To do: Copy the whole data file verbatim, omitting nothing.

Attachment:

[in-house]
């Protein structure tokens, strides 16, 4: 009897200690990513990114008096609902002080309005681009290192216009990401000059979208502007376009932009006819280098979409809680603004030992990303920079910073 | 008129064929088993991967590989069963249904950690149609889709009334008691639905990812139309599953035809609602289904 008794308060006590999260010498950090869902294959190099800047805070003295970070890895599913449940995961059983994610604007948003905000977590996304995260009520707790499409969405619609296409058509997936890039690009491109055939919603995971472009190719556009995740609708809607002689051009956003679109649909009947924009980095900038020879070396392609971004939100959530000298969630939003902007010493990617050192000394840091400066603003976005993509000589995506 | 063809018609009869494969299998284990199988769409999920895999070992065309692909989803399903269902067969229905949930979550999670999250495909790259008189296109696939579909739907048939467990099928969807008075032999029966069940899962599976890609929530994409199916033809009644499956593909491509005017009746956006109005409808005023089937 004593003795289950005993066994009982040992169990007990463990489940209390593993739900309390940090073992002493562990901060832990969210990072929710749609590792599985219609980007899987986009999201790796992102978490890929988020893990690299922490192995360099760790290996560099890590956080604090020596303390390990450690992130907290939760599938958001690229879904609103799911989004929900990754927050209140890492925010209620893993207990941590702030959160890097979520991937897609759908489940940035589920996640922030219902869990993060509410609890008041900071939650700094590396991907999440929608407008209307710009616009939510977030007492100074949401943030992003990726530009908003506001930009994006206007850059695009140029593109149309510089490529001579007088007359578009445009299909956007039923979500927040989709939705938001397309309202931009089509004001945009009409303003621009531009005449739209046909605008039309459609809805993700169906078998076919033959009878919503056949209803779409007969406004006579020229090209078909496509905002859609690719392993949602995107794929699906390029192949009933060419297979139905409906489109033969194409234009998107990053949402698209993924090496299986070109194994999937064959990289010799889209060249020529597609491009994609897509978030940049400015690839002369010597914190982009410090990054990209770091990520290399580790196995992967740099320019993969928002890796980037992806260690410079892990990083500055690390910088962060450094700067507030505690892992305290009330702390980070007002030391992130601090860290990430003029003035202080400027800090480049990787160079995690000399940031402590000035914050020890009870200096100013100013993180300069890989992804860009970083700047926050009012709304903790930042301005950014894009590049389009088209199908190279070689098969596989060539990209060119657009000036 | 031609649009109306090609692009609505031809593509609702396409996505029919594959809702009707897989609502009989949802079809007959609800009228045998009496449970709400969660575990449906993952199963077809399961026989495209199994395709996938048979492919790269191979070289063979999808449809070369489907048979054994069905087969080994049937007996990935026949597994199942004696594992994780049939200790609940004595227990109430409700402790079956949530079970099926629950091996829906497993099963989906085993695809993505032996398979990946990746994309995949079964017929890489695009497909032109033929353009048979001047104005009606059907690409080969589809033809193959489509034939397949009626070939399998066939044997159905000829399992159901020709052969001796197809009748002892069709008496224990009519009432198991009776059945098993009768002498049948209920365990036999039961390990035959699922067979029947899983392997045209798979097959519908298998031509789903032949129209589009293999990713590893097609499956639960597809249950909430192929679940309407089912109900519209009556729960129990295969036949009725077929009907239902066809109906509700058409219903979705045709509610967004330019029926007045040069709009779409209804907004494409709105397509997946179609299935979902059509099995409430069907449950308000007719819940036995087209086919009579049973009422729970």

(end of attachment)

[in-house]
């Protein structure tokens, strides 16, 4: 009897200690990513990114008096609902002080309005681009290192216009990401000059979208502007376009932009006819280098979409809680603004030992990303920079910073 | 008129064929088993991967590989069963249904950690149609889709009334008691639905990812139309599953035809609602289904 008794308060006590999260010498950090869902294959190099800047805070003295970070890895599913449940995961059983994610604007948003905000977590996304995260009520707790499409969405619609296409058509997936890039690009491109055939919603995971472009190719556009995740609708809607002689051009956003679109649909009947924009980095900038020879070396392609971004939100959530000298969630939003902007010493990617050192000394840091400066603003976005993509000589995506 | 063809018609009869494969299998284990199988769409999920895999070992065309692909989803399903269902067969229905949930979550999670999250495909790259008189296109696939579909739907048939467990099928969807008075032999029966069940899962599976890609929530994409199916033809009644499956593909491509005017009746956006109005409808005023089937 004593003795289950005993066994009982040992169990007990463990489940209390593993739900309390940090073992002493562990901060832990969210990072929710749609590792599985219609980007899987986009999201790796992102978490890929988020893990690299922490192995360099760790290996560099890590956080604090020596303390390990450690992130907290939760599938958001690229879904609103799911989004929900990754927050209140890492925010209620893993207990941590702030959160890097979520991937897609759908489940940035589920996640922030219902869990993060509410609890008041900071939650700094590396991907999440929608407008209307710009616009939510977030007492100074949401943030992003990726530009908003506001930009994006206007850059695009140029593109149309510089490529001579007088007359578009445009299909956007039923979500927040989709939705938001397309309202931009089509004001945009009409303003621009531009005449739209046909605008039309459609809805993700169906078998076919033959009878919503056949209803779409007969406004006579020229090209078909496509905002859609690719392993949602995107794929699906390029192949009933060419297979139905409906489109033969194409234009998107990053949402698209993924090496299986070109194994999937064959990289010799889209060249020529597609491009994609897509978030940049400015690839002369010597914190982009410090990054990209770091990520290399580790196995992967740099320019993969928002890796980037992806260690410079892990990083500055690390910088962060450094700067507030505690892992305290009330702390980070007002030391992130601090860290990430003029003035202080400027800090480049990787160079995690000399940031402590000035914050020890009870200096100013100013993180300069890989992804860009970083700047926050009012709304903790930042301005950014894009590049389009088209199908190279070689098969596989060539990209060119657009000036 | 031609649009109306090609692009609505031809593509609702396409996505029919594959809702009707897989609502009989949802079809007959609800009228045998009496449970709400969660575990449906993952199963077809399961026989495209199994395709996938048979492919790269191979070289063979999808449809070369489907048979054994069905087969080994049937007996990935026949597994199942004696594992994780049939200790609940004595227990109430409700402790079956949530079970099926629950091996829906497993099963989906085993695809993505032996398979990946990746994309995949079964017929890489695009497909032109033929353009048979001047104005009606059907690409080969589809033809193959489509034939397949009626070939399998066939044997159905000829399992159901020709052969001796197809009748002892069709008496224990009519009432198991009776059945098993009768002498049948209920365990036999039961390990035959699922067979029947899983392997045209798979097959519908298998031509789903032949129209589009293999990713590893097609499956639960597809249950909430192929679940309407089912109900519209009556729960129990295969036949009725077929009907239902066809109906509700058409219903979705045709509610967004330019029926007045040069709009779409209804907004494409709105397509997946179609299935979902059509099995409430069907449950308000007719819940036995087209086919009579049973009422729970």